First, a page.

How People Work Reflection Blog


Over the past few weeks, we have covered a variety of different topics in design and its research, ranging from emotion to perception to design justice and racial fluency. Yet we — Shannon and I — still felt like we have just scratched the surface of what design truly encompasses.


It’s safe to say that emotion greatly impacts human decisions. However, we didn’t realize the full extent of it: human-centered design is derived from empathy; given that design is an experience, all design is emotional design. We found Jonathan Chapman’s additional lecture in emotion particularly engaging. Despite the pipe dream of a perfectly customized lifestyle, hedonic adaptation would surely occur. As a result, every design should provide a rich experience with a bit of discomfort. Experience is not about speed or efficiency, but rather how we navigate through people’s emotions in a communicative, meaningful way.


Worldview was a topic we thought we were familiar with; we were mistaken. Worldviews are shaped by our personal experiences and history, our environment, our culture, and our location. Though these things feel very obvious, it’s something that designers don’t pay enough attention to. We found the exercise where we talked about our different worldviews rewarding and introspective as we got to know our peers a little better by understanding their perspectives. It also helped us recognize and reflect on our own subjectivity as designers.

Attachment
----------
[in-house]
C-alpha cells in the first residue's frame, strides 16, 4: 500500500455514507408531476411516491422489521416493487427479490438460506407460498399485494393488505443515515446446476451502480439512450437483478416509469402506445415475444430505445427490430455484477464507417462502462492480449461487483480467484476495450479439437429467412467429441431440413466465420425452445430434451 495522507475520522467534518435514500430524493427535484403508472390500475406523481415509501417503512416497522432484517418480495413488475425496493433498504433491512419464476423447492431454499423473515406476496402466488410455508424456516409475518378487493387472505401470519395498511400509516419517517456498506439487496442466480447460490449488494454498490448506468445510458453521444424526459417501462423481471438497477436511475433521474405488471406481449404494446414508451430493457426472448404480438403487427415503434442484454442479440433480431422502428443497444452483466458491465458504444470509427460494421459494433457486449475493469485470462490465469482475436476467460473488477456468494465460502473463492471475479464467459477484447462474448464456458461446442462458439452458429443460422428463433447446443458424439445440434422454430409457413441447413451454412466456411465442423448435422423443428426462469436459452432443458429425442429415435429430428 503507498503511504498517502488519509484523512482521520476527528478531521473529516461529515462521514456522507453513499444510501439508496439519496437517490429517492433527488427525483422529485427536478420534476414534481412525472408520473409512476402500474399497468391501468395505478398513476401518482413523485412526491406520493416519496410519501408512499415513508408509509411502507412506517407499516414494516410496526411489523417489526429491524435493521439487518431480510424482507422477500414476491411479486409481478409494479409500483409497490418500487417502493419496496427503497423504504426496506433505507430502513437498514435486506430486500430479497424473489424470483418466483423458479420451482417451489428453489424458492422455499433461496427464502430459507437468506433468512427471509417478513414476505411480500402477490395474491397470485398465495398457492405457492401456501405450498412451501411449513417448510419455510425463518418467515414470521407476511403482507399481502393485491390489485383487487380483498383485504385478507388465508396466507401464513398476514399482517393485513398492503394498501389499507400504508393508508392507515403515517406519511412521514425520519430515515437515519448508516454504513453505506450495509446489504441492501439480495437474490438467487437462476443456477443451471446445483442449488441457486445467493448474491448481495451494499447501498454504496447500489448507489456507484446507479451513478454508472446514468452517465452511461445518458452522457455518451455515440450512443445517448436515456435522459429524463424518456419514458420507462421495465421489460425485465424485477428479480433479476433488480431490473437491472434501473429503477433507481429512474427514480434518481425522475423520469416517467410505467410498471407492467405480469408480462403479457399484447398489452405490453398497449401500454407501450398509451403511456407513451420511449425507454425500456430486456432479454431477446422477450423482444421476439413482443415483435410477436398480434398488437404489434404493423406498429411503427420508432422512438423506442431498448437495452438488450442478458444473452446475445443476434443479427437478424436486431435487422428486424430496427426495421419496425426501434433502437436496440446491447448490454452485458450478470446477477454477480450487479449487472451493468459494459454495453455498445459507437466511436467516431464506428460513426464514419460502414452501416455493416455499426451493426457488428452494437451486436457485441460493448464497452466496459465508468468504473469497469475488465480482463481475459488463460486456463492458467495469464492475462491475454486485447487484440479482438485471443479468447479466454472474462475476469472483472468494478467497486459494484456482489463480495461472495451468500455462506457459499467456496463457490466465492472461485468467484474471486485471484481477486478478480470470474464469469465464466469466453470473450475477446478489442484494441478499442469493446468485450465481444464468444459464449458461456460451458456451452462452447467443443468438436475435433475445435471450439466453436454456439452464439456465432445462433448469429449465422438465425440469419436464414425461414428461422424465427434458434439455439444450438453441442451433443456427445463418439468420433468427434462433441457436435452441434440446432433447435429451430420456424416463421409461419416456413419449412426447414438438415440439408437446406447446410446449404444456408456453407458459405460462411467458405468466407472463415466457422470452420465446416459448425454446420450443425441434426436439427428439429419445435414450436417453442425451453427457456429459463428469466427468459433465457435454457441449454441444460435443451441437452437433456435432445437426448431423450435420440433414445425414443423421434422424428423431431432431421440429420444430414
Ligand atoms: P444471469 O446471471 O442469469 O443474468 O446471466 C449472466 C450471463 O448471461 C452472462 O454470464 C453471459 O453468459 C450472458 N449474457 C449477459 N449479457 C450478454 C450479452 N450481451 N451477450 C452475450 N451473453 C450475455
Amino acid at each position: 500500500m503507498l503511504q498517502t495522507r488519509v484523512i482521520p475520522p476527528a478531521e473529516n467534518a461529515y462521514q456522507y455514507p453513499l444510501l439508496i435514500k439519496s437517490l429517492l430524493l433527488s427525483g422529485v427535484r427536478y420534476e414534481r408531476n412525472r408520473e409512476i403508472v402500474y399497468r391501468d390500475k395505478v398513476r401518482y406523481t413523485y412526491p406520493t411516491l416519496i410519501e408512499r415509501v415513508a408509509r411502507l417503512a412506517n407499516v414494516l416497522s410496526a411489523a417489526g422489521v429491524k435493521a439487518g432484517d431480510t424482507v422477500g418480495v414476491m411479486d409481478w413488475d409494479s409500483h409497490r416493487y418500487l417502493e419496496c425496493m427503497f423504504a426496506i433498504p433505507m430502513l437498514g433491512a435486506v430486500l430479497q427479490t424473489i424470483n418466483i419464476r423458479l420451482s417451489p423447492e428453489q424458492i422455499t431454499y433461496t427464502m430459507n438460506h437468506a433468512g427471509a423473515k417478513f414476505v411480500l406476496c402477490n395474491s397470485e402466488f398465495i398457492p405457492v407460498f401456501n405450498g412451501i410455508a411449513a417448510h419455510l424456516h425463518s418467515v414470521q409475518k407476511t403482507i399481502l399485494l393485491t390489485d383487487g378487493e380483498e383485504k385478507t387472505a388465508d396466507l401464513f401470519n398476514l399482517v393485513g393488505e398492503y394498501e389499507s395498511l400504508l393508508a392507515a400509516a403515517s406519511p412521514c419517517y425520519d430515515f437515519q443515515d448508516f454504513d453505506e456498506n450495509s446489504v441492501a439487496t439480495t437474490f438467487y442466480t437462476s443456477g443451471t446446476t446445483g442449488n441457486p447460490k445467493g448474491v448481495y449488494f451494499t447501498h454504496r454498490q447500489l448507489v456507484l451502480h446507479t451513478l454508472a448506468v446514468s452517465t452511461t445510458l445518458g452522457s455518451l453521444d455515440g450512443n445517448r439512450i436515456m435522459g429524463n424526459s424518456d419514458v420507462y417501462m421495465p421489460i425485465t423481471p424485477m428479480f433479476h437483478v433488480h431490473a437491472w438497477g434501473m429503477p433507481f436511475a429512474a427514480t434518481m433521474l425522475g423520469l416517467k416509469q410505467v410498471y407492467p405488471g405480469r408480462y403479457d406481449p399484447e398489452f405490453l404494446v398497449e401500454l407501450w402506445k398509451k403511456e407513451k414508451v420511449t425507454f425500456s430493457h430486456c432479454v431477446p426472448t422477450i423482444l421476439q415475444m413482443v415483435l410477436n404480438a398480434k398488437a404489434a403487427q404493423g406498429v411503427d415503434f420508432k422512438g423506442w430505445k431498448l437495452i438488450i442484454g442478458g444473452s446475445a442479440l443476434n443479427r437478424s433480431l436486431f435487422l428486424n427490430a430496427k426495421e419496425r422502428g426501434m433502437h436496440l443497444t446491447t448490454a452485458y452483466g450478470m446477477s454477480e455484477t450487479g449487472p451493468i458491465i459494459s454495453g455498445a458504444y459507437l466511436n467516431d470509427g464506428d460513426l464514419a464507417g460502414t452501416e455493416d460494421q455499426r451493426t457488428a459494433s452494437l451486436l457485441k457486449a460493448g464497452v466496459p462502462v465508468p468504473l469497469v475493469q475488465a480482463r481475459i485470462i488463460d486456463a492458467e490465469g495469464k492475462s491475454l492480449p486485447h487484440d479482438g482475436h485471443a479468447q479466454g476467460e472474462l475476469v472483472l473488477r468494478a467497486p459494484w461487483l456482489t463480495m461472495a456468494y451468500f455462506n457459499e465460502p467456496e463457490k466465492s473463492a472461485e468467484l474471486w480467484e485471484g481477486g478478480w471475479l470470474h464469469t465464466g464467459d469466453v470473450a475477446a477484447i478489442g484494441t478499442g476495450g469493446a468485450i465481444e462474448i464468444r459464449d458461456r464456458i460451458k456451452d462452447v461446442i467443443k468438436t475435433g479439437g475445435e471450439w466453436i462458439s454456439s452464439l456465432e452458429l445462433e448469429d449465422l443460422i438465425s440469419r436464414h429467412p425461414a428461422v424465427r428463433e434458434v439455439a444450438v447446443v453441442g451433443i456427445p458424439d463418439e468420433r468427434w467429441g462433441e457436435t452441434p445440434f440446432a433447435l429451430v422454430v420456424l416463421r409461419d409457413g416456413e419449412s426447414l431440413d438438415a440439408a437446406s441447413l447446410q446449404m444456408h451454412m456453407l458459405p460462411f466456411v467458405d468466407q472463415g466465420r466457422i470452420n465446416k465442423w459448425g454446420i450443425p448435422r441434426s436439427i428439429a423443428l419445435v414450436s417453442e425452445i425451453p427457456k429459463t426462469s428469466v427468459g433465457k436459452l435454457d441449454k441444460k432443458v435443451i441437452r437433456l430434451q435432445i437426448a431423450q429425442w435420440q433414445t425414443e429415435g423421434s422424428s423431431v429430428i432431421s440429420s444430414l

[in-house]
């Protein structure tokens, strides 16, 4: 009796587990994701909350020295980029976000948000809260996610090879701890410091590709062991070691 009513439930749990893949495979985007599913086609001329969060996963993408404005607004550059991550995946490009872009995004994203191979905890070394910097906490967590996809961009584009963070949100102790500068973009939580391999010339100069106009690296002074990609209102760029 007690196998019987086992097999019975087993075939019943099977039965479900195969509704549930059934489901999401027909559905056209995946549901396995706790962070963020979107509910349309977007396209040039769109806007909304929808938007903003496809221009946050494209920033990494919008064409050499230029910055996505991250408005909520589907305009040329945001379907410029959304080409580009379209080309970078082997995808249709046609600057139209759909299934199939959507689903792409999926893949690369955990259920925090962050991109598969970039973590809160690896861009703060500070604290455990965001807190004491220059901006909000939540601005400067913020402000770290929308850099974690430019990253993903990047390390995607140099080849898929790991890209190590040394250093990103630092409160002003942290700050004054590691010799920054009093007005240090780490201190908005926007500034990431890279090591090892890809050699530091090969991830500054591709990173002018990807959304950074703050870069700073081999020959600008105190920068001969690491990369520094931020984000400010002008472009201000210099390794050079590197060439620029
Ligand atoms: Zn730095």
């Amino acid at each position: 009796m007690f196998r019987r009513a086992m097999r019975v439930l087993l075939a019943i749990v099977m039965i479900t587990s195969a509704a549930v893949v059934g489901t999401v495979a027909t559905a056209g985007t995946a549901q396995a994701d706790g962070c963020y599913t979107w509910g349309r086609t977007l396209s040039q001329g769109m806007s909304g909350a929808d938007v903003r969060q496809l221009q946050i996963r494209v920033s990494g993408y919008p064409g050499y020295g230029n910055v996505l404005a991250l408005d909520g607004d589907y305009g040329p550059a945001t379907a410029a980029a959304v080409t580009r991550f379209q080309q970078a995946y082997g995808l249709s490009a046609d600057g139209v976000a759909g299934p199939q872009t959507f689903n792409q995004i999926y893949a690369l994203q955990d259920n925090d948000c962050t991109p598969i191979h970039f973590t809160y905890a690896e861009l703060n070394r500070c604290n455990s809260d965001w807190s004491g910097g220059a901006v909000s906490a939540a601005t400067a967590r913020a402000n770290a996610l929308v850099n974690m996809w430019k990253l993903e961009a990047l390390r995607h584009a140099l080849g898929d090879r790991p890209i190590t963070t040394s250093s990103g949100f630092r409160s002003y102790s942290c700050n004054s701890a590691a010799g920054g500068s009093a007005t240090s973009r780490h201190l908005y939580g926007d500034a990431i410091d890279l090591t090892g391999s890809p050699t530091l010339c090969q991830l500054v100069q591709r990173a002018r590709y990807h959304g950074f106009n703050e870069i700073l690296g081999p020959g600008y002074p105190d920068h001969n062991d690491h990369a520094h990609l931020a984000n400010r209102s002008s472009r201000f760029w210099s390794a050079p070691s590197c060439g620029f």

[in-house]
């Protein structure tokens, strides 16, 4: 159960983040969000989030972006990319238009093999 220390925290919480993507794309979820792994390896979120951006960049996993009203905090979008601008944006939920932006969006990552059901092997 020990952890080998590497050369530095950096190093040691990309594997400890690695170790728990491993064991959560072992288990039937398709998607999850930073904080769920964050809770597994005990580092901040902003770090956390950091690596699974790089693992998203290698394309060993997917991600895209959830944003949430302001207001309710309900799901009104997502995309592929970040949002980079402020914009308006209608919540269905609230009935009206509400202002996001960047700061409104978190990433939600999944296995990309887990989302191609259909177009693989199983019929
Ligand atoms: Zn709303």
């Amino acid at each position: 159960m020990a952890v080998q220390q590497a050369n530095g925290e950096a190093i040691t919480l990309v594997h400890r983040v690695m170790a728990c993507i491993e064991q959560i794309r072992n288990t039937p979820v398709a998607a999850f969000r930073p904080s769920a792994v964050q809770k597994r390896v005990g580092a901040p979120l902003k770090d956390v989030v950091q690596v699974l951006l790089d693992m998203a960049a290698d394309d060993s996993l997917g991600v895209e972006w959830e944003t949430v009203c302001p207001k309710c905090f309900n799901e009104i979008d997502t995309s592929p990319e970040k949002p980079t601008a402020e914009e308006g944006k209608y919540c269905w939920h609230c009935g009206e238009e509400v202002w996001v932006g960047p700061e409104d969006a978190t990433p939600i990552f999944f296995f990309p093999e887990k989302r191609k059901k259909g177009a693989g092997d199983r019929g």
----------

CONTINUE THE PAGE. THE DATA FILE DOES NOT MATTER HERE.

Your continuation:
The decision-making lectures during the cognition and perception unit really stood out to us as they related directly to what we do and how we function on a daily basis. We both read The Undoing Project by Michael Lewis, a book about decision-making and the psychology behind it. It was really interesting to see the intersection of science and design and how the overlap of the two fields informed each other. Another thing that we resonated with was how we saw users — as problems or solving users’ problems. We found that reframing the basics significantly changed how we approached a design problem.

Inclusivity, Design Justice, and Racial Fluency:

Inclusivity does not imply erasing differences. There’s a fine line between an inclusive solution and simply feeding a designer’s savior complex, and the latter could potentially cause subconscious power imbalances. We both grew up in a high-tech, gentrified area, and too many times we’ve witnessed the solutions to be forcing technology or financial aid onto situations that may not need them. Thus, we should avoid pluriverse mentalities, and instead provide solutions without discrediting the lifestyles of the affected.

Conclusion and Reflection:

Although these lessons have strengthened our understanding of purposeful design, we’re still at the tip of the iceberg. How can we implement these concepts for physical solutions? Does this broadened understanding only improve our design research, or can we go further?



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